Probably one of the things that we are looking forward most to when we arrive back from our adventures to Vondrozo is not sleeping in the comfortable bed of the hotel. Is not a meal in a restaurant, or the taste of meat after three weeks eating rice three times per day, nor simply having rest for a while. Not. All those things are good, but they are not up to the wonderful breakfasts of Vondrozo. Every morning, when we all are finally awake, we meet together and walk until one of the small street shops in the nearest corner, where we have coffee and just made “mofo-akondro”. Black coffee with a ton of sugar on it, and the delicious fried bananas that are making us addicted: the perfect combination!

3 – The color of the soil and its unexpected consequences

For a person that was brought up in Europe this is something absolutely new, whereas for the Malagasy people is something absolutely obvious and natural: “Really? What’s the color of the soil in Europe, then?”. So you answer that black, brown or even yellow, but never like this! The soil of Madagascar is red. Red like and oxidized metal, or a brilliant ferruginous orange, and its powder spread over everything- 

This everything includes the air. Hopefully my lungs are already red, and all that ruddy dust won’t make a noticeable difference down there. Most of the time you don’t realize of this fact, you are simply wondering how can your clothes earn that color so fast, making your laundry a never-ending business. But under some circumstances you can perceive it. This was the case of the first electric storm that we attended, in Vohilava. It was so unbelievable that when the lightning struck, all the sky was painted in red!

Or, for example, one night back in Vondrozo, I felt so suspicious: “I’d swear that yesterday the moon didn’t have that color”. But, effectively, the satellite had turned orange. In opposition, the following night it was tinted in a fluorescent yellow, like the one of the highlighters.

All this phenomena have trapped all my attention on the last days, and keep me looking forward the next and non-expected change in the color of the things. But I think none of them can beat the sunsets. Seeing all the skies painted in the most vivid bloody red color you have ever seen while the sun sinks beyond a horizon silhouetted by the contours of the ravenalas (a widespread tree known in English as the “traveler’s palm”)... is simply priceless.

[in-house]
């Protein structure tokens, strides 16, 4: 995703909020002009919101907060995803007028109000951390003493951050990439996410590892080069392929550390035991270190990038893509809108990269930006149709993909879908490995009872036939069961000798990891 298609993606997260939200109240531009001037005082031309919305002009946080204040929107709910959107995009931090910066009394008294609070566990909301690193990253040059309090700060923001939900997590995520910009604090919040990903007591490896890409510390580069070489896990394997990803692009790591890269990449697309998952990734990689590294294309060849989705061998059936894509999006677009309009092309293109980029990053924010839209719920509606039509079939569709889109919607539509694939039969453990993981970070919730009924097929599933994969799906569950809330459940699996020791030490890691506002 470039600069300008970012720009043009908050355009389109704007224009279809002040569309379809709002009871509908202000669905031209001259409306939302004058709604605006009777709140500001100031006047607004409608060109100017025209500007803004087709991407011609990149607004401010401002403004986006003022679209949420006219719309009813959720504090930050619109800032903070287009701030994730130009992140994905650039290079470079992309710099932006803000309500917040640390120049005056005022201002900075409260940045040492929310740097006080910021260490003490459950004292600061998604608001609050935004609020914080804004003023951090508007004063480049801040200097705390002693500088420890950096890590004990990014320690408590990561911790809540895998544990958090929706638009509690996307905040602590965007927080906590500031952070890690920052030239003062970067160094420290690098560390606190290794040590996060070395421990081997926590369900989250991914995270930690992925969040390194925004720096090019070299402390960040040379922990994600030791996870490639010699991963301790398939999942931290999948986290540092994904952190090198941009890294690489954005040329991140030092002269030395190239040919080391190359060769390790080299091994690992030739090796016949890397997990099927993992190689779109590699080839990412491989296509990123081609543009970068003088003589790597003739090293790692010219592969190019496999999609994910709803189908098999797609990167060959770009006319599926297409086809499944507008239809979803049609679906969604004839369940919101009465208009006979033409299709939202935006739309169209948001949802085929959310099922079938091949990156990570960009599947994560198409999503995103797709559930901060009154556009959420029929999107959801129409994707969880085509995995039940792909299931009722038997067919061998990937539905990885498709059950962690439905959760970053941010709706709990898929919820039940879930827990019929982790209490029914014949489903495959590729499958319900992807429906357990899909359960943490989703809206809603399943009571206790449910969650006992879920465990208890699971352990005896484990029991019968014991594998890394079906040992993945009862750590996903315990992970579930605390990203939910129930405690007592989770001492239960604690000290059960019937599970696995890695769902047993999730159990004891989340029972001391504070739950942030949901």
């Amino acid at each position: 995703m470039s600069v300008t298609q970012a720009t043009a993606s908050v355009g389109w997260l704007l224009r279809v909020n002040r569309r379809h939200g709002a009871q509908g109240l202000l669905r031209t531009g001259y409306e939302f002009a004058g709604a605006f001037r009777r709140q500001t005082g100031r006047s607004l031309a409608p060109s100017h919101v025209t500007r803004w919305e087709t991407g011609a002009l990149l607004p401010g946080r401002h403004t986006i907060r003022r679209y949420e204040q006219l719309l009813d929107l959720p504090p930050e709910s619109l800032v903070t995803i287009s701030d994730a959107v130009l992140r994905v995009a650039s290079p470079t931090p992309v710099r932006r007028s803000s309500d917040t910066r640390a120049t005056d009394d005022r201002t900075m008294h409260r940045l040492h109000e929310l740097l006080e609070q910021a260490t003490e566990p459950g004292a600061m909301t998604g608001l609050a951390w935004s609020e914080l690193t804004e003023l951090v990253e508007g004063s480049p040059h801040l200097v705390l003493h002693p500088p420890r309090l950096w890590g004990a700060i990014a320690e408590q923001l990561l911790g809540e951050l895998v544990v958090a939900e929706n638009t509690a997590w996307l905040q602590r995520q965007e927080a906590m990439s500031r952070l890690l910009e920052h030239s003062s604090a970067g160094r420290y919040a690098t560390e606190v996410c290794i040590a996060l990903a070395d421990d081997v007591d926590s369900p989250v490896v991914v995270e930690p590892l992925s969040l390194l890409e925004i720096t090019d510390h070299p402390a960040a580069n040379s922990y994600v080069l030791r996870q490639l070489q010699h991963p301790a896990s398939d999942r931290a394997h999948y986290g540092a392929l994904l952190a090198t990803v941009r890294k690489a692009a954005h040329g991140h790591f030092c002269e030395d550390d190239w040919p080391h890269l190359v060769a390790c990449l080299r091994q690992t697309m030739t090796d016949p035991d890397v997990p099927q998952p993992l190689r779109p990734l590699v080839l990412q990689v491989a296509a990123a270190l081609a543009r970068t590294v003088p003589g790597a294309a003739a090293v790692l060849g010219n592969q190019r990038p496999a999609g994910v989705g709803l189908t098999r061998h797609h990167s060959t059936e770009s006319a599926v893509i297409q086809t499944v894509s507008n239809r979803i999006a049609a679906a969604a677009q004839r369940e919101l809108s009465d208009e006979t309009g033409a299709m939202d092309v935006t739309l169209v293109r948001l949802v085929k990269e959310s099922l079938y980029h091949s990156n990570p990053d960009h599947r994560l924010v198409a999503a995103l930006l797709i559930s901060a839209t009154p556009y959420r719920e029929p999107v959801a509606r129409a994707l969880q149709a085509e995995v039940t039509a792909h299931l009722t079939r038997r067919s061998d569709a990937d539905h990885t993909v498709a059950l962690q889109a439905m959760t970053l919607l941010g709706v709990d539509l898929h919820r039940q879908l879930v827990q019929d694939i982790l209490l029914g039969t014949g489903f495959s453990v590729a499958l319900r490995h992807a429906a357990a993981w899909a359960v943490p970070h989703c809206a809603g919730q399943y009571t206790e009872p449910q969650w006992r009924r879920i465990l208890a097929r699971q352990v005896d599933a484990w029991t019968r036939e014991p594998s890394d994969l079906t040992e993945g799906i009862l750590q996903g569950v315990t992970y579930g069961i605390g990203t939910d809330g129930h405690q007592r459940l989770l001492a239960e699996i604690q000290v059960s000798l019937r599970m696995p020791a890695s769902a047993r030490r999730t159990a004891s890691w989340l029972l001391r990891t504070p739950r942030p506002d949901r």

4 – The continuous challenge

Maybe for other people that wouldn’t be a reason to love nothing. But for us, it plays a key role in our experience. Challenges help you to develop your personality, to test and expand your limits or to discover new facets of your skills and abilities that you previously ignored. And in this country, everything is a challenge.

Eating rice three times per day is a challenge, for not speaking of the rest of aspects of this new diet: lack of milk and lactic products in general, small rations of everything (but rice), not much variety...

The living conditions are a challenge: living in a tent built up in the middle of the village, having the woods as toilet and the river as shower and washing machine, having no clock but the sunset and the sunrise, having to walk from village to village either with an infernal sun or an inclement rain, discovering that your boots, that have survived to several trips and hikes, are not up to the task...

The weather is a challenge: the sun, the rain, the humidity of the air, the fact that it is almost impossible to do nothing useful from 11 in the morning to 4 in the afternoon (half of the time you spend awake) due to the merciless heat...

The communication...

All the animals that are trying (and generally succeeding) to feed on you...

Surely, this experience is not for all the audiences.


5 – The smells

This is one of the first things you realize from the very moment you land in Antananarivo: the innumerable, diverse and hypnotizing smells that flow over the country, trying to overcome over each other towards your senses. In the big city, the perfume of the air changes every two or three meters, ranging to the smoke of cars, the flowers, the food of restaurants, the barbecue or the infinity of unknown particles that float in the air of Tana.

Out in the field, the smells become less varied, but immensely more intense: the smoke of the tavy (slash and burn culture), the fabrication of bricks, the pepper seeds drying under the sun in the streets, the zebu, the sweat, the forest, the soil, the food on preparation, the market, the flowers of the coffee trees that suddenly appeared one morning and vanished barely five days after, but flooded absolutely everything with their perfume...

Sergio Rejado Albaina, volunteer in Vondrozo, Madagascar (September-December 2010)

Sergio and the children from Vohimary Nord.
© WWF / Cara Brook Enlarge
Bonjour, vazaha!
© WWF / Sergio Rejado Albaina Enlarge
Children from Maroangira.
© WWF / Sergio Rejado Albaina Enlarge
Breakfast in Vondrozo.
© WWF / Sergio Rejado Albaina Enlarge
The village of Ambodimanga.
© WWF / Sergio Rejado Albaina Enlarge
© WWF / Sergio Rejado Albaina Enlarge
Coffee flowers.
© WWF / Sergio Rejado Albaina Enlarge